Ibandronic Acid Teva
This is a summary of the European public assessment report (EPAR) for Ibandronic Acid Teva. It explains how the Committee for Medicinal Products for Human Use (CHMP) assessed the medicine to reach its opinion in favour of granting a marketing authorisation and its recommendations on the conditions of use for Ibandronic Acid Teva.
What is Ibandronic Acid Teva?
Ibandronic Acid Teva is a medicine that contains the active substance ibandronic acid. It is available as tablets (50 and 150 mg).
Ibandronic Acid Teva is a ‘generic medicine’. This means that Ibandronic Acid Teva is similar to a ‘reference medicine’ already authorised in the European Union (EU). The reference medicines for Ibandronic Acid Teva are Bondronat and Bonviva. For more information on generic medicines, see the
What is Ibandronic Acid Teva used for?
- Ibandronic acid sandoz - ibandronic acid
- Bonviva - ibandronic acid
- Bondronat - ibandronic acid
- Ibandronic acid accord - ibandronic acid
- Bondenza (ibandronic acid roche) - ibandronic acid
Prescription drugs listed. Substance: "Ibandronic acid"
Ibandronic Acid Teva 50 mg is used to prevent ‘skeletal events’ (fractures [broken bones] or bone complications requiring treatment) in patients with breast cancer and bone metastases (when the cancer has spread to the bone).
Ibandronic Acid Teva 150 mg is used to treat osteoporosis (a disease that makes bones fragile) in women who have been through the menopause and are at risk of developing bone fractures. Its effect in reducing the risk of spine fractures has been shown in studies, but its effect on the risk of fractures of the neck of the femur (the top of the thighbone) has not been established.
The medicine can only be obtained with a prescription.
© European Medicines Agency, 2015. Reproduction is authorised provided the source is acknowledged.
How is Ibandronic Acid Teva used?
For the prevention of skeletal events, one
For treating osteoporosis, one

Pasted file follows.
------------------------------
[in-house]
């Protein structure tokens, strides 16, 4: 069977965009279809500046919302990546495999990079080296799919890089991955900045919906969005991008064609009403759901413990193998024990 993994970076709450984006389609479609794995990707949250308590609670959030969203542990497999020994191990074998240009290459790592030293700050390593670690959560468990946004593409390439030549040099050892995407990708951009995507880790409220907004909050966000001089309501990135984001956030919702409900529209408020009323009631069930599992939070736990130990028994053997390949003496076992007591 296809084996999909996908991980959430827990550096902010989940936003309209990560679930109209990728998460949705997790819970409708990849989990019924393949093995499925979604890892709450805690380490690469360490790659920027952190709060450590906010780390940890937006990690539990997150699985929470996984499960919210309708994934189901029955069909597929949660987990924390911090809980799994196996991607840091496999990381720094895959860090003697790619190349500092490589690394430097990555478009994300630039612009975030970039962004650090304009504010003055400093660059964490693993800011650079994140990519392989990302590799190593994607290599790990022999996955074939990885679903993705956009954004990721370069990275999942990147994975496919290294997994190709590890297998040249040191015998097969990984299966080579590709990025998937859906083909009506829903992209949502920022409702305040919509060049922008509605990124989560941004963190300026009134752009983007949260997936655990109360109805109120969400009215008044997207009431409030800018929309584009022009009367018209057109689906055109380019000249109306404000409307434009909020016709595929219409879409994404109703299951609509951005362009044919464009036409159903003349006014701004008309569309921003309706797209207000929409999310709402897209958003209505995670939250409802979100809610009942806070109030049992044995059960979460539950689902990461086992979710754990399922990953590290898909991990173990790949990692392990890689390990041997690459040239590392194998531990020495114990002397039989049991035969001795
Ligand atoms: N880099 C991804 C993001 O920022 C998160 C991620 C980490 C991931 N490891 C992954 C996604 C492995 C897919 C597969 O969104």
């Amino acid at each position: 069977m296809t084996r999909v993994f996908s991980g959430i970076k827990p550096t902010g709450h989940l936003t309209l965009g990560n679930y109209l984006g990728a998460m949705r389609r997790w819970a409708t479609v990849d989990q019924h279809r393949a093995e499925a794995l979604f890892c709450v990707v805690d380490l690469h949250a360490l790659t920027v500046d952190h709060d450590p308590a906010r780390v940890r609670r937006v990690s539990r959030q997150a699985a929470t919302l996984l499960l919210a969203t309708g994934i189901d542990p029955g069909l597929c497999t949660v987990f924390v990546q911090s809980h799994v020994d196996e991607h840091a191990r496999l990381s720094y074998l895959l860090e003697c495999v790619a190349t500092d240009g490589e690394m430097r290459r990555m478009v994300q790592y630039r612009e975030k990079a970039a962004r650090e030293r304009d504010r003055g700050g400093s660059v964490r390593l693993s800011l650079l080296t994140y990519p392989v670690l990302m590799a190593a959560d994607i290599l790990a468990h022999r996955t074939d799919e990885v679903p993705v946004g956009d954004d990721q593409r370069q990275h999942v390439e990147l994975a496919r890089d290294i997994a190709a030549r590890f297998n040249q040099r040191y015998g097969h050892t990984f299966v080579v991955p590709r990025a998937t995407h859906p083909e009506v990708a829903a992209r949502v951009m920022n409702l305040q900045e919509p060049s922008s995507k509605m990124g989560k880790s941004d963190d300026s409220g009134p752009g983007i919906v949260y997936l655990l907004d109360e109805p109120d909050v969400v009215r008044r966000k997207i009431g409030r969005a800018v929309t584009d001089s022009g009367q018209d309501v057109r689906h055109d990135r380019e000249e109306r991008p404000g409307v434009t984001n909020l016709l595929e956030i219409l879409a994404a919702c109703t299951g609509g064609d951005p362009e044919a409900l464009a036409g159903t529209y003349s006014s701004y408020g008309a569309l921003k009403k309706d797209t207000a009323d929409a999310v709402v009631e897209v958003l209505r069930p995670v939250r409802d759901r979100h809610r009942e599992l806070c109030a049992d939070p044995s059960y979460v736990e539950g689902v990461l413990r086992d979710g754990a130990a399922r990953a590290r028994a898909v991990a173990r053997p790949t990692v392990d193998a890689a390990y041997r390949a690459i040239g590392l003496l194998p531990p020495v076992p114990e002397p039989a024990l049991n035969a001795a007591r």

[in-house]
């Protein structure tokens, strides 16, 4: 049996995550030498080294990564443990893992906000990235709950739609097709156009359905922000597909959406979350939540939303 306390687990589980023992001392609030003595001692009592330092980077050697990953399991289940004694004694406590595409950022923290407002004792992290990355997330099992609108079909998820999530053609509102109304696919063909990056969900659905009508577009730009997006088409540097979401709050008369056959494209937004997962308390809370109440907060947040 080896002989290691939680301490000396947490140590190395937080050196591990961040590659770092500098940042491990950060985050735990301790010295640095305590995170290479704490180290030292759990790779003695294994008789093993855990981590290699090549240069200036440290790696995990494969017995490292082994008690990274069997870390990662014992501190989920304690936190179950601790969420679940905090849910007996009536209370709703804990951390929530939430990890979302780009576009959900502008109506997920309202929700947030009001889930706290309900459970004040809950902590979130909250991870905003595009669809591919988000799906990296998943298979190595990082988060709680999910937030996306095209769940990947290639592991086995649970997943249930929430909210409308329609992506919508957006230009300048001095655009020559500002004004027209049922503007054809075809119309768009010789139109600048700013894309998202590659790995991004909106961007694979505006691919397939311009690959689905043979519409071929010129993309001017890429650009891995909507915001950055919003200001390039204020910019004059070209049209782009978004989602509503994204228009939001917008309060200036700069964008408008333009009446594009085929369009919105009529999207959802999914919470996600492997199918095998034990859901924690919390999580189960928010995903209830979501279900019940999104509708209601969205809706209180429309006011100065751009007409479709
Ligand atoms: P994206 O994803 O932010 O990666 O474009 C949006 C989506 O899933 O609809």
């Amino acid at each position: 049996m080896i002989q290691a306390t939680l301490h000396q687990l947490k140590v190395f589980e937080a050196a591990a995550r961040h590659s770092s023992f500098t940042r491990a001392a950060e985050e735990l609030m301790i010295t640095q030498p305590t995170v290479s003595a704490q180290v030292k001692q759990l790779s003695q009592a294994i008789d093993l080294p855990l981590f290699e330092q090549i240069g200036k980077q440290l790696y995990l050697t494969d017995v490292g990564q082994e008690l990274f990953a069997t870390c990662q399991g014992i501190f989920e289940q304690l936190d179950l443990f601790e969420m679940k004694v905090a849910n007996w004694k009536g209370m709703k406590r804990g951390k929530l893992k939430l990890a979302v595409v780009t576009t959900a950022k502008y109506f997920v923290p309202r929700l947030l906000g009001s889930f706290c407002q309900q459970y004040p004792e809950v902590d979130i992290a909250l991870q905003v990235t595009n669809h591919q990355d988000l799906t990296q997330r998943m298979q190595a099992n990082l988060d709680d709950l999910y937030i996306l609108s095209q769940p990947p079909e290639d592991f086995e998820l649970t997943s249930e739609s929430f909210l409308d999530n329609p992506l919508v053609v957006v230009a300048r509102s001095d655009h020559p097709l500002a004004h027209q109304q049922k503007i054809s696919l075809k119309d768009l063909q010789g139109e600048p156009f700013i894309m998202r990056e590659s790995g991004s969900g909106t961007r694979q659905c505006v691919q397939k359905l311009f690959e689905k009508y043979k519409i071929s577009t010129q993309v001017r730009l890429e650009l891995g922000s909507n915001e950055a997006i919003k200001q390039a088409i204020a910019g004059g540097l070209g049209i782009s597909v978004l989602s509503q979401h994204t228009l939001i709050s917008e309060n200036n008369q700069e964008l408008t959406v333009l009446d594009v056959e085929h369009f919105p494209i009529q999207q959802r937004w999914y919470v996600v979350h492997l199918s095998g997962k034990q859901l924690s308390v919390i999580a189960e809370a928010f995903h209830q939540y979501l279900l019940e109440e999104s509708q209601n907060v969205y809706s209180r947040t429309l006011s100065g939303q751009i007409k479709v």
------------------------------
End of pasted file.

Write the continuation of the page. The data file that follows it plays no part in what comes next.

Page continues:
Ibandronic Acid Teva must be taken with a full glass of plain water (but not mineral water) while standing or sitting up, and the tablets should not be chewed, sucked or crushed. The patient must also not lie down for one hour after taking the tablets.
How does Ibandronic Acid Teva work?
The active substance in Ibandronic Acid Teva, ibandronic acid, is a bisphosphonate. It stops the action of osteoclasts, the cells in the body that are involved in breaking down the bone tissue. This leads to less bone loss. The reduction of bone loss helps to make bones less likely to break, which is useful in preventing fractures in cancer patients with bone metastases and in women with osteoporosis.
How has Ibandronic Acid Teva been studied?
Because Ibandronic Acid Teva is a generic medicine, studies in people have been limited to tests to determine that it is bioequivalent to the reference medicines. Medicines are bioequivalent when they produce the same levels of the active substance in the body.
What are the benefits and risks of Ibandronic Acid Teva?
Because Ibandronic Acid Teva is a generic medicine and is bioequivalent to the reference medicines, its benefits and risks are taken as being the same as the reference medicines’s.
Why has Ibandronic Acid Teva been approved?
The CHMP concluded that, in accordance with EU requirements, Ibandronic Acid Teva has been shown to have comparable quality and to be bioequivalent to Bondronat and Bonviva. Therefore, the CHMP’s view was that, as for Bondronat and Bonviva, the benefit outweighs the identified risk. The Committee recommended that Ibandronic Acid Teva be given marketing authorisation.
Other information about Ibandronic Acid Teva:
The European Commission granted a marketing authorisation valid throughout the EU for Ibandronic Acid Teva on 17 September 2010.
The full EPAR for Ibandronic Acid Teva can be found on the Agency’s website: ema.europa.eu/Find medicine/Human medicines/European Public Assessment Reports. For more information about treatment with Ibandronic Acid Teva, read the package leaflet (also part of the EPAR) or contact your doctor or pharmacist.
The full EPAR for the reference medicine can also be found on the Agency’s website.
This summary was last updated in